The La Crosse Police Department will continue to send its recruits to Chippewa Valley Technical College, rather than Western Technical College, after Chief Ron Tischer said he caught wind of a Western instructor accusing his department of racism.
“Chief Tischer is frustrated and disappointed that there has been no resolution. Additionally, it was not until the PFC asked questions about the issue that Western seemed to start following through with their investigation,” said Captain Jason Melby Tuesday in a statement on behalf of the department.
Melby noted that the investigator contacted La Crosse PD staff for interviews after the Police and Fire Commission asked for an update Thursday.
The department has sent its recruits to Chippewa Valley for training since last fall, which costs the Wisconsin Department of Justice about $15,000 per person, including both the $5,000 for training and room and board for the 17-week program. Previously, it sent its recruits to Western’s Sparta facility.
The chief said he couldn’t justify sending his people to a program where an instructor disparages his department.
“If they’re not going to change things, if they don’t have the guts, the moral courage to do what’s right, then we can’t send our officers to Western Tech,” Tischer said.
Western President Roger Stanford said Tuesday that the technical college took the allegation very seriously, and he values the college’s relationships with local law enforcement and fire departments.
The college conducts training not just for new recruits from La Crosse, but for officers and firefighters throughout the area.
“I want nothing better than us to have a strong relationship with the La Crosse Police Department,” Stanford said, adding, “I don’t want to argue because I think their work is so important, and I really think highly of them.”
The allegations are under investigation by a third-party contractor, who is working to sort fact from fiction in the case, he said.
“This employee deserves due process and they deserve a full investigation to the best of our ability,” Stanford said.
Once the investigation is complete, the college has a policy in place to determine its response, and it will share the results with the department and the public.
“We’ll release what we’re able and what’s responsible to release,” Stanford said.
Tischer first raised the concern with Stanford in August of last year, writing him an email sharing concerns and rumors that a Western instructor said the department was “full of racists” and telling people not to work there.
“As you can imagine, I am outraged at this comment,” Tischer wrote in the Aug. 13 email. “The La Crosse Police Department does more than any other police department in the state to attract and hire a diverse workforce.”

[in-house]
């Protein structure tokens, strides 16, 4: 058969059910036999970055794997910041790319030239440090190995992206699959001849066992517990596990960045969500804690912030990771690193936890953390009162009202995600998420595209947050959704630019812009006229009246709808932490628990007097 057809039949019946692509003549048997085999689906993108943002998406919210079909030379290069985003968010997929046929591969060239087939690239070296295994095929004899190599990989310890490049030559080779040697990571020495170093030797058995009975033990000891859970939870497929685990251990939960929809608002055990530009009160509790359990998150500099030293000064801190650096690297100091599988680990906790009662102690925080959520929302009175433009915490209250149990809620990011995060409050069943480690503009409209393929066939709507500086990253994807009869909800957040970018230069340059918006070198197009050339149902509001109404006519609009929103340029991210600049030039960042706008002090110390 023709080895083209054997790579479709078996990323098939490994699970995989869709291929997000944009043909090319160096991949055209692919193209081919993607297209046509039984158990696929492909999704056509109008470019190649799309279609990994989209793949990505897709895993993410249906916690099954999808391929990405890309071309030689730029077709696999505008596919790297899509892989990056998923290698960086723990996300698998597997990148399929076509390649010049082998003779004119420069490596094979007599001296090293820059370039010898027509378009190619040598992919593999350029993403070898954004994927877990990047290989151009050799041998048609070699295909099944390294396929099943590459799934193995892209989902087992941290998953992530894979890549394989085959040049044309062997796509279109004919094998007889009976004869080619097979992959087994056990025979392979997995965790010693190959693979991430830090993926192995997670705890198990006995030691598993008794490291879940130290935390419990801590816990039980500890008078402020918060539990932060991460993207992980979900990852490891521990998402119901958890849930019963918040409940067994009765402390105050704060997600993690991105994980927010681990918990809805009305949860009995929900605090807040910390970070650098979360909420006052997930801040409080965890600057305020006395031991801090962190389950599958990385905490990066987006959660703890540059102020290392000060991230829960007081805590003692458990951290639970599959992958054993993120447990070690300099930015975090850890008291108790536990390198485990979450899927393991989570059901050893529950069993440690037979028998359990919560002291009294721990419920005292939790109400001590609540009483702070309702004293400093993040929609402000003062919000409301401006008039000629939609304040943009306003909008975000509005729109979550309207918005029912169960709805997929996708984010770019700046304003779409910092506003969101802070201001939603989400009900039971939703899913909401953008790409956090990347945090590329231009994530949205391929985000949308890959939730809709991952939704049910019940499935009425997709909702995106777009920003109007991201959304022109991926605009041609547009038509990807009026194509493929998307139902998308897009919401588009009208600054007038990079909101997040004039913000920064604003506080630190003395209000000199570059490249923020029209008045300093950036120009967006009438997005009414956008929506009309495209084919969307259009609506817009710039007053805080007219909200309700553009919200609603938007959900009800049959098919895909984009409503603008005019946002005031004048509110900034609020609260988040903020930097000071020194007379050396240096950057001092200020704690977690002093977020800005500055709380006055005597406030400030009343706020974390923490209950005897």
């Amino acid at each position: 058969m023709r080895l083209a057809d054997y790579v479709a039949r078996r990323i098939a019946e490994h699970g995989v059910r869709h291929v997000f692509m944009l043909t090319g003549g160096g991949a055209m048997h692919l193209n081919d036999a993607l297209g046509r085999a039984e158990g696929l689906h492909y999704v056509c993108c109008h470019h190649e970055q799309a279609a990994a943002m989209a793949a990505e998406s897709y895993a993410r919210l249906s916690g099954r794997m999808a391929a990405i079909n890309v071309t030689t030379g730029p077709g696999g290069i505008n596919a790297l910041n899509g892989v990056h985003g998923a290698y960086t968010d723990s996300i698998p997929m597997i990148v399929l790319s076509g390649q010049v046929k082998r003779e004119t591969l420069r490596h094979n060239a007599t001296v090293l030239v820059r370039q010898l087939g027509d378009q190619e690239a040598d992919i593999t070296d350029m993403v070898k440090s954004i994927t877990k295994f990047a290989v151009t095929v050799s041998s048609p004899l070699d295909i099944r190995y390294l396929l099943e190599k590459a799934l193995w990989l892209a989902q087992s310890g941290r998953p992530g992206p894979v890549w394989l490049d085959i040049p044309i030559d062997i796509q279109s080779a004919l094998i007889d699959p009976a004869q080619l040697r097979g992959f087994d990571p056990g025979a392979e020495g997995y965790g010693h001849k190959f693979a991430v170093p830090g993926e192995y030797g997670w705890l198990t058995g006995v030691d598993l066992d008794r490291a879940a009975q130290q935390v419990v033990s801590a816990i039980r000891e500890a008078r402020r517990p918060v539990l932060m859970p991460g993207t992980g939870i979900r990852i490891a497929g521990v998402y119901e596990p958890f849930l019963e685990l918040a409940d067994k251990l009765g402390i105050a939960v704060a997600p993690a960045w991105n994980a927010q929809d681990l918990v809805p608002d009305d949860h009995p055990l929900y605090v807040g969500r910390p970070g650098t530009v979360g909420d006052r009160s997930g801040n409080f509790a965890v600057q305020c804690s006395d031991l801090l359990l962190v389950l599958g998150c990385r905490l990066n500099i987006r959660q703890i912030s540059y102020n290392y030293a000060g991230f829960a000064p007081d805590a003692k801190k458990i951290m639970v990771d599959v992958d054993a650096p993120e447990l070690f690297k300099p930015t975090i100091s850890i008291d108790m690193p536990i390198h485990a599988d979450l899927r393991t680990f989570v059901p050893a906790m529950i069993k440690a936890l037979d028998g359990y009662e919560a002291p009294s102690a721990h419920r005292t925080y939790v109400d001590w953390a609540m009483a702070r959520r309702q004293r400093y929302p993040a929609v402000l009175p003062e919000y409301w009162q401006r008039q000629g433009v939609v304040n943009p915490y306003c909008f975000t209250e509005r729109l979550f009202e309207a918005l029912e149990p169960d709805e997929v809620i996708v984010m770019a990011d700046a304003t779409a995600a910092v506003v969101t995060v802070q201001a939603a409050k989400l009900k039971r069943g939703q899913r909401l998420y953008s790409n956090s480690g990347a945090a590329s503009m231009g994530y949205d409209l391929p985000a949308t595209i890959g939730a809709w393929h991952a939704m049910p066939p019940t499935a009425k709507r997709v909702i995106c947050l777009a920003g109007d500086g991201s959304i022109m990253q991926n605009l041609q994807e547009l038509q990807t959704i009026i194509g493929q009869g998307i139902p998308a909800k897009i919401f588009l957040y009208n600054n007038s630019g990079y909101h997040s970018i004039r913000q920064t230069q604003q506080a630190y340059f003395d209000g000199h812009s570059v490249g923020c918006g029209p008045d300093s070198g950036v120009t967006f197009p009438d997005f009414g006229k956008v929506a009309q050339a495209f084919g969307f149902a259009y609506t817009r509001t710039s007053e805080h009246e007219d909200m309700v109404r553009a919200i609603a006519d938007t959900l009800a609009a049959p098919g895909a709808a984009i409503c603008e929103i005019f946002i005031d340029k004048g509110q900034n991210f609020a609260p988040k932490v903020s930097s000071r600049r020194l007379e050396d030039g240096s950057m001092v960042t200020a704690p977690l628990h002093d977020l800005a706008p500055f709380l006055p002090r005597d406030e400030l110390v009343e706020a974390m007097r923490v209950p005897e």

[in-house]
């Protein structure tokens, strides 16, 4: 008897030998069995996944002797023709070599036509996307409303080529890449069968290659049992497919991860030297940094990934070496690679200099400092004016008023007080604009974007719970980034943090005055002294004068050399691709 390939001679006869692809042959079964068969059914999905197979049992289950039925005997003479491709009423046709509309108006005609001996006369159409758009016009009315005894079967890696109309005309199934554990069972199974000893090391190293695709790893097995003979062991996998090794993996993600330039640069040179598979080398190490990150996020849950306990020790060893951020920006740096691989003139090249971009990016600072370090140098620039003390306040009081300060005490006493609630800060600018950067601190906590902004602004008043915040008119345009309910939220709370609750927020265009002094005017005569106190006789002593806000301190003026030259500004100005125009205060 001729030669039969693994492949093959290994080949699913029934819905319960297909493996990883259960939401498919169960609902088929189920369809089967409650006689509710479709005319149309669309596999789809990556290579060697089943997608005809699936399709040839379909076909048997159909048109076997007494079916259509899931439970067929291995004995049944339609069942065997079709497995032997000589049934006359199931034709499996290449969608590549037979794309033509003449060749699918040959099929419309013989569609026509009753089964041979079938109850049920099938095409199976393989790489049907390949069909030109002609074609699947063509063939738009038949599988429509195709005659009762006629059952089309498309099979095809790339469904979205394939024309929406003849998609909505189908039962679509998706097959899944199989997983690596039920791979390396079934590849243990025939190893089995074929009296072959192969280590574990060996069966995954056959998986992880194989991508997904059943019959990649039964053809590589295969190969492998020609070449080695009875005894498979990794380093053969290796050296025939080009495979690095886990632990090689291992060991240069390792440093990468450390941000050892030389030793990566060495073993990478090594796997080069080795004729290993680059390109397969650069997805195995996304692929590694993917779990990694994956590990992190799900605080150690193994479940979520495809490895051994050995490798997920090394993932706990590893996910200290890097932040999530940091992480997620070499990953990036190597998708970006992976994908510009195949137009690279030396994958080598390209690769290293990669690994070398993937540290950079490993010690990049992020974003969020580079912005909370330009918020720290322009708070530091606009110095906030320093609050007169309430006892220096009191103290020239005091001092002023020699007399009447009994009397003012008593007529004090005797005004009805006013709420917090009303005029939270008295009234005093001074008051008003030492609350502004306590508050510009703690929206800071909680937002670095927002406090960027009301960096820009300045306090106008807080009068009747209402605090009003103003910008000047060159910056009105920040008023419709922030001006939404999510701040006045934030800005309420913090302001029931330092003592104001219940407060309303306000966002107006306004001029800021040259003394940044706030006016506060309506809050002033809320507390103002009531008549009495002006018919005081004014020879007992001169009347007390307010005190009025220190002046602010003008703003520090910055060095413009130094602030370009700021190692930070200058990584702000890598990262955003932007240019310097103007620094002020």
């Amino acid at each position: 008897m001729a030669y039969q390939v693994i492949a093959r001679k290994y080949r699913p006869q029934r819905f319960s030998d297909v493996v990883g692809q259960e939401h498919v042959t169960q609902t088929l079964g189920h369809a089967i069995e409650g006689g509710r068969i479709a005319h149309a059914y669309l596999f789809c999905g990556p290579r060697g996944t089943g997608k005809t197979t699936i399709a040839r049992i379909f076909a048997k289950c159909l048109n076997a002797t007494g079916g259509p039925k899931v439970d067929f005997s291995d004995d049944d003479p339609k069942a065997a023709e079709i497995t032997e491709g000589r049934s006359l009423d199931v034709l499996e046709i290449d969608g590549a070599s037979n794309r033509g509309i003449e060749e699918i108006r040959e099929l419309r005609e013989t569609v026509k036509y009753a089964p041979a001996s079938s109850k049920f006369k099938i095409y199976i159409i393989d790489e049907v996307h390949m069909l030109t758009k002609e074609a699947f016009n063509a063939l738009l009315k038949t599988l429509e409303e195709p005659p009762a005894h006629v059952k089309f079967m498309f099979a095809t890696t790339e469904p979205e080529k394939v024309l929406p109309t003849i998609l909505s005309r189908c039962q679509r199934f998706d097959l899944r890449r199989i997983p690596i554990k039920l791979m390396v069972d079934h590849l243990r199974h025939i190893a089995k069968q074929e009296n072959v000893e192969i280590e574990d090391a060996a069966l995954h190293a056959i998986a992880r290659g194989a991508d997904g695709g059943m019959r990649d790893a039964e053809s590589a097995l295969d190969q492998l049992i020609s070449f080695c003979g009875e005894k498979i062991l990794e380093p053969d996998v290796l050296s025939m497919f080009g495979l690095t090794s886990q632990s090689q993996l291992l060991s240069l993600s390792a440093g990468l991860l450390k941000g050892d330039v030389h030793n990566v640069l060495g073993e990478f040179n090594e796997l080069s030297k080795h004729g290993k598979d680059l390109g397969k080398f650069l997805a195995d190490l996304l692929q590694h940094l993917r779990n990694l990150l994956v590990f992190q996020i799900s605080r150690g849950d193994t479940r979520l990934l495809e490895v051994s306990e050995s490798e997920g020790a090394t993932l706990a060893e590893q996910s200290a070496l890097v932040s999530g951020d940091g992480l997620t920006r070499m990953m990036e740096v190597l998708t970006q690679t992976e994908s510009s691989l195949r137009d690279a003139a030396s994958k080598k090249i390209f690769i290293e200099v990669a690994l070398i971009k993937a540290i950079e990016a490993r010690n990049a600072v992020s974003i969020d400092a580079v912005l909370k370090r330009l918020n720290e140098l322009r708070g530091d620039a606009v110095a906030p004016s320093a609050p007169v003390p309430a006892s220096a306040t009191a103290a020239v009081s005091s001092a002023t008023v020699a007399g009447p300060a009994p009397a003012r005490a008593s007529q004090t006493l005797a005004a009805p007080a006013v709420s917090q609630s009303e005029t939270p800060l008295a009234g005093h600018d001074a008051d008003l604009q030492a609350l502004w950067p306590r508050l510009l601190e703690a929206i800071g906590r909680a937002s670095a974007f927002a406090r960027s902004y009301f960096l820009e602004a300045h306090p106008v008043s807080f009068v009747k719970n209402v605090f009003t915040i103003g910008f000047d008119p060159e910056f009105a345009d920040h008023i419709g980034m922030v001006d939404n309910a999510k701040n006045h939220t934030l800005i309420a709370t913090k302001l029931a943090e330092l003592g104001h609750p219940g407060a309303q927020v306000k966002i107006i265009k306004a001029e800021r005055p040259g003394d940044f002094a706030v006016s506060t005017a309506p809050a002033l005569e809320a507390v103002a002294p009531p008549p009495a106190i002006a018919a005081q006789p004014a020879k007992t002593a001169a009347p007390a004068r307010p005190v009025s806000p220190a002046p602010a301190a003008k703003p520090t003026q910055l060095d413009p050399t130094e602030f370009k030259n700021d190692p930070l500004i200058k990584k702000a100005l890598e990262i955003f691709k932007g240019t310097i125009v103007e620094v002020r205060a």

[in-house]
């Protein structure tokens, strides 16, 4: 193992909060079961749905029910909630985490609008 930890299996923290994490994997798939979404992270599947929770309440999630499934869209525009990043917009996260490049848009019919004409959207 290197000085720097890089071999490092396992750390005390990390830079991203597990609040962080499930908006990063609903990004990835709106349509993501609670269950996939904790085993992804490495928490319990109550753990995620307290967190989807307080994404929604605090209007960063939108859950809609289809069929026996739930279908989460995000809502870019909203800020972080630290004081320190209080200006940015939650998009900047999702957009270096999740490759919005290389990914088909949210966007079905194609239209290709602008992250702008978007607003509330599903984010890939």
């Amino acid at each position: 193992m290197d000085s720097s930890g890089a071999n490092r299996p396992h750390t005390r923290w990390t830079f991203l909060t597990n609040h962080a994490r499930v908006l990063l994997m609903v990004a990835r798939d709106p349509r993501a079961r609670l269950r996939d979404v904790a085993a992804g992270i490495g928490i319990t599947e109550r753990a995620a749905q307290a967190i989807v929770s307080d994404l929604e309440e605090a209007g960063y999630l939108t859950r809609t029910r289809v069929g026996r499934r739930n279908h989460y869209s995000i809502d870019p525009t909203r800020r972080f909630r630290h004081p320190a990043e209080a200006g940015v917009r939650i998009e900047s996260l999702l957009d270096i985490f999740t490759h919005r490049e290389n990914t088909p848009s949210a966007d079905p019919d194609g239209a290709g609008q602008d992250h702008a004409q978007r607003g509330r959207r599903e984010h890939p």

He added that the department does more training on fair and impartial policing, implicit bias and cultural diversity than any other department he knows of.
Tischer told Western, “If this instructor(s) worked for me, they would be out of a job.”
In response to Tischer’s complaint last year, Western conducted an internal investigation and organized a meeting with Tischer, a representative from the Wisconsin Department of Justice and Western employees Oct. 19 to discuss the findings.
In a follow-up email to Western’s human resources director, Tischer accused an instructor of retaliating against a La Crosse officer and Western of not taking the department’s complaint seriously.
“I’m not sure if you have spoken to anyone else, but the former instructors that are employees of the La Crosse Police Department have not been contacted, nor have you contacted any of us to facilitate those interviews,” Tischer wrote.
Tischer responded by demanding Western delete La Crosse Police Department employee email addresses from its database and remove him from the Criminal Justice Advisory Committee.
He further determined to send La Crosse police recruits to the Chippewa Valley Technical College, rather than Western.
The additional allegations lead the college to hiring a consultant in November 2018 to more thoroughly investigate.
“The chief added a couple elements later, which really made me feel comfortable saying we should really have a third party look at,” Stanford said.
Tischer told the Police and Fire Commission last week that Western’s response was “disheartening.”
“We have to send our recruits to a different recruit academy because Western Tech won’t do the right thing,” Tischer said.
“The president of Western tech needs to take care of his personnel problems,” Tischer said.
Tischer criticized the time it has taken Western to investigate the allegations.
“The police department, as you know, has done a lot of internal investigations, a lot of very messy, ugly internal investigations — none of which take a year to do,” Tischer said.
Tischer was vague on the details, but said, “If employees of the La Crosse Police Department do things that employees of other agencies are doing, they don’t work here anymore.”
A former officer sued the department in 2016, accusing it of race discrimination and retaliation. The suit was settled out of court with the city denying any wrongdoing.